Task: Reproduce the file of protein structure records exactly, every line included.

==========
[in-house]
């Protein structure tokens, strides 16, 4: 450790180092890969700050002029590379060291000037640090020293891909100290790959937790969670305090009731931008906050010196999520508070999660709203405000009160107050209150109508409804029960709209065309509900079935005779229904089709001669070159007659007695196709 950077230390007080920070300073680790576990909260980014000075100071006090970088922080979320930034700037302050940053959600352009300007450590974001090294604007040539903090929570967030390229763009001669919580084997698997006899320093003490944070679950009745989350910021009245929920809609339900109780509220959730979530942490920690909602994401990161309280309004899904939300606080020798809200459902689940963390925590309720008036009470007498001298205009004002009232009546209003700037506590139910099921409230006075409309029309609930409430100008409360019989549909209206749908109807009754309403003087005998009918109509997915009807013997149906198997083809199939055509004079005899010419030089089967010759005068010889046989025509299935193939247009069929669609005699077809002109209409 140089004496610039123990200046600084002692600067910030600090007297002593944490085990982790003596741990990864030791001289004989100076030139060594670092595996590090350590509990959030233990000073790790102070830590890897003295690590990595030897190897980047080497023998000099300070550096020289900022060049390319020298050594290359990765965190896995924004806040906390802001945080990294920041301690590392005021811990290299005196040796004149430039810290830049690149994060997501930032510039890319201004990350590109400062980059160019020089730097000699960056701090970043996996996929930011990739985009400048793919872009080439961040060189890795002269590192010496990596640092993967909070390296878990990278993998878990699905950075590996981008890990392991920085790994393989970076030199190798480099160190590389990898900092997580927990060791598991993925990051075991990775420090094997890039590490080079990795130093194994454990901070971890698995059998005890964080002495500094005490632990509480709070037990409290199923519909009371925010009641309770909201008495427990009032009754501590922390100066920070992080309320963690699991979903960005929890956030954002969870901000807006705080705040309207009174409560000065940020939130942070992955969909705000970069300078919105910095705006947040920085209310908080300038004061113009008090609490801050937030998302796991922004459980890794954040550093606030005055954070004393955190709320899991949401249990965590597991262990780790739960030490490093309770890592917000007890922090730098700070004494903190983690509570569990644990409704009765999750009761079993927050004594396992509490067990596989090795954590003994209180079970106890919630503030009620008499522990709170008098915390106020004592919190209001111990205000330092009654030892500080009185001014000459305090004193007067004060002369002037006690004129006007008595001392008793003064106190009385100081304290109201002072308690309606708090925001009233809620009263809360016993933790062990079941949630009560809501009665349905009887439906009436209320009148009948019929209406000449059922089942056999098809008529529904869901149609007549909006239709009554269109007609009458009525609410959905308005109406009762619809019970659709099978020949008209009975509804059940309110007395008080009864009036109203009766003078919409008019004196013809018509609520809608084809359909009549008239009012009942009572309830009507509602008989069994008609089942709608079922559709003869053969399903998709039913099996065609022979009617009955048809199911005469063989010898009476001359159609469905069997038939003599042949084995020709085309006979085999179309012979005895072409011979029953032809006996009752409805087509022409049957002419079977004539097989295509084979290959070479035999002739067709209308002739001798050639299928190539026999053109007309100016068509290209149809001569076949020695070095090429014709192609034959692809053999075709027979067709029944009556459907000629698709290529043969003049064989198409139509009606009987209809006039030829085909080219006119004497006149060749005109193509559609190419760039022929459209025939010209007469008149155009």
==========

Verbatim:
[in-house]
């Protein structure tokens, strides 16, 4: 450790180092890969700050002029590379060291000037640090020293891909100290790959937790969670305090009731931008906050010196999520508070999660709203405000009160107050209150109508409804029960709209065309509900079935005779229904089709001669070159007659007695196709 950077230390007080920070300073680790576990909260980014000075100071006090970088922080979320930034700037302050940053959600352009300007450590974001090294604007040539903090929570967030390229763009001669919580084997698997006899320093003490944070679950009745989350910021009245929920809609339900109780509220959730979530942490920690909602994401990161309280309004899904939300606080020798809200459902689940963390925590309720008036009470007498001298205009004002009232009546209003700037506590139910099921409230006075409309029309609930409430100008409360019989549909209206749908109807009754309403003087005998009918109509997915009807013997149906198997083809199939055509004079005899010419030089089967010759005068010889046989025509299935193939247009069929669609005699077809002109209409 140089004496610039123990200046600084002692600067910030600090007297002593944490085990982790003596741990990864030791001289004989100076030139060594670092595996590090350590509990959030233990000073790790102070830590890897003295690590990595030897190897980047080497023998000099300070550096020289900022060049390319020298050594290359990765965190896995924004806040906390802001945080990294920041301690590392005021811990290299005196040796004149430039810290830049690149994060997501930032510039890319201004990350590109400062980059160019020089730097000699960056701090970043996996996929930011990739985009400048793919872009080439961040060189890795002269590192010496990596640092993967909070390296878990990278993998878990699905950075590996981008890990392991920085790994393989970076030199190798480099160190590389990898900092997580927990060791598991993925990051075991990775420090094997890039590490080079990795130093194994454990901070971890698995059998005890964080002495500094005490632990509480709070037990409290199923519909009371925010009641309770909201008495427990009032009754501590922390100066920070992080309320963690699991979903960005929890956030954002969870901000807006705080705040309207009174409560000065940020939130942070992955969909705000970069300078919105910095705006947040920085209310908080300038004061113009008090609490801050937030998302796991922004459980890794954040550093606030005055954070004393955190709320899991949401249990965590597991262990780790739960030490490093309770890592917000007890922090730098700070004494903190983690509570569990644990409704009765999750009761079993927050004594396992509490067990596989090795954590003994209180079970106890919630503030009620008499522990709170008098915390106020004592919190209001111990205000330092009654030892500080009185001014000459305090004193007067004060002369002037006690004129006007008595001392008793003064106190009385100081304290109201002072308690309606708090925001009233809620009263809360016993933790062990079941949630009560809501009665349905009887439906009436209320009148009948019929209406000449059922089942056999098809008529529904869901149609007549909006239709009554269109007609009458009525609410959905308005109406009762619809019970659709099978020949008209009975509804059940309110007395008080009864009036109203009766003078919409008019004196013809018509609520809608084809359909009549008239009012009942009572309830009507509602008989069994008609089942709608079922559709003869053969399903998709039913099996065609022979009617009955048809199911005469063989010898009476001359159609469905069997038939003599042949084995020709085309006979085999179309012979005895072409011979029953032809006996009752409805087509022409049957002419079977004539097989295509084979290959070479035999002739067709209308002739001798050639299928190539026999053109007309100016068509290209149809001569076949020695070095090429014709192609034959692809053999075709027979067709029944009556459907000629698709290529043969003049064989198409139509009606009987209809006039030829085909080219006119004497006149060749005109193509559609190419760039022929459209025939010209007469008149155009």